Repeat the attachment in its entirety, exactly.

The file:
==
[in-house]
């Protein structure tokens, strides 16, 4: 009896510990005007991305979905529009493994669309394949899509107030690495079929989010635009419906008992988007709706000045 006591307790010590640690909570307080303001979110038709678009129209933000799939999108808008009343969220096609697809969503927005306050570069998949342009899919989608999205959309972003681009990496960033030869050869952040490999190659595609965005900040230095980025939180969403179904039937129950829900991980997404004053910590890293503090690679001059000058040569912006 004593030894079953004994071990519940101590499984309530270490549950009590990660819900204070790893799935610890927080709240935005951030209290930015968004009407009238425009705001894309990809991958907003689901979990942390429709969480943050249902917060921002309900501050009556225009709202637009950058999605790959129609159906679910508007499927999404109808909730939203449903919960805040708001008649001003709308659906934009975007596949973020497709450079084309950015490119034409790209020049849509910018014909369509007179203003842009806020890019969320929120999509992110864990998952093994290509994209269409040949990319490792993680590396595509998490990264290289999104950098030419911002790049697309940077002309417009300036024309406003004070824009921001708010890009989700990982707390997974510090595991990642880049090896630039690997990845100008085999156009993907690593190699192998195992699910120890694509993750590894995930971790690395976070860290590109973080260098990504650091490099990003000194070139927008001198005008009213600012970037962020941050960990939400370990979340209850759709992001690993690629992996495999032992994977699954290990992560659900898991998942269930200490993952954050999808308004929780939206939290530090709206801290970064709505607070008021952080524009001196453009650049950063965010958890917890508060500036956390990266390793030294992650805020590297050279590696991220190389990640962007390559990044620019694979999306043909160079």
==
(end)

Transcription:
[in-house]
């Protein structure tokens, strides 16, 4: 009896510990005007991305979905529009493994669309394949899509107030690495079929989010635009419906008992988007709706000045 006591307790010590640690909570307080303001979110038709678009129209933000799939999108808008009343969220096609697809969503927005306050570069998949342009899919989608999205959309972003681009990496960033030869050869952040490999190659595609965005900040230095980025939180969403179904039937129950829900991980997404004053910590890293503090690679001059000058040569912006 004593030894079953004994071990519940101590499984309530270490549950009590990660819900204070790893799935610890927080709240935005951030209290930015968004009407009238425009705001894309990809991958907003689901979990942390429709969480943050249902917060921002309900501050009556225009709202637009950058999605790959129609159906679910508007499927999404109808909730939203449903919960805040708001008649001003709308659906934009975007596949973020497709450079084309950015490119034409790209020049849509910018014909369509007179203003842009806020890019969320929120999509992110864990998952093994290509994209269409040949990319490792993680590396595509998490990264290289999104950098030419911002790049697309940077002309417009300036024309406003004070824009921001708010890009989700990982707390997974510090595991990642880049090896630039690997990845100008085999156009993907690593190699192998195992699910120890694509993750590894995930971790690395976070860290590109973080260098990504650091490099990003000194070139927008001198005008009213600012970037962020941050960990939400370990979340209850759709992001690993690629992996495999032992994977699954290990992560659900898991998942269930200490993952954050999808308004929780939206939290530090709206801290970064709505607070008021952080524009001196453009650049950063965010958890917890508060500036956390990266390793030294992650805020590297050279590696991220190389990640962007390559990044620019694979999306043909160079």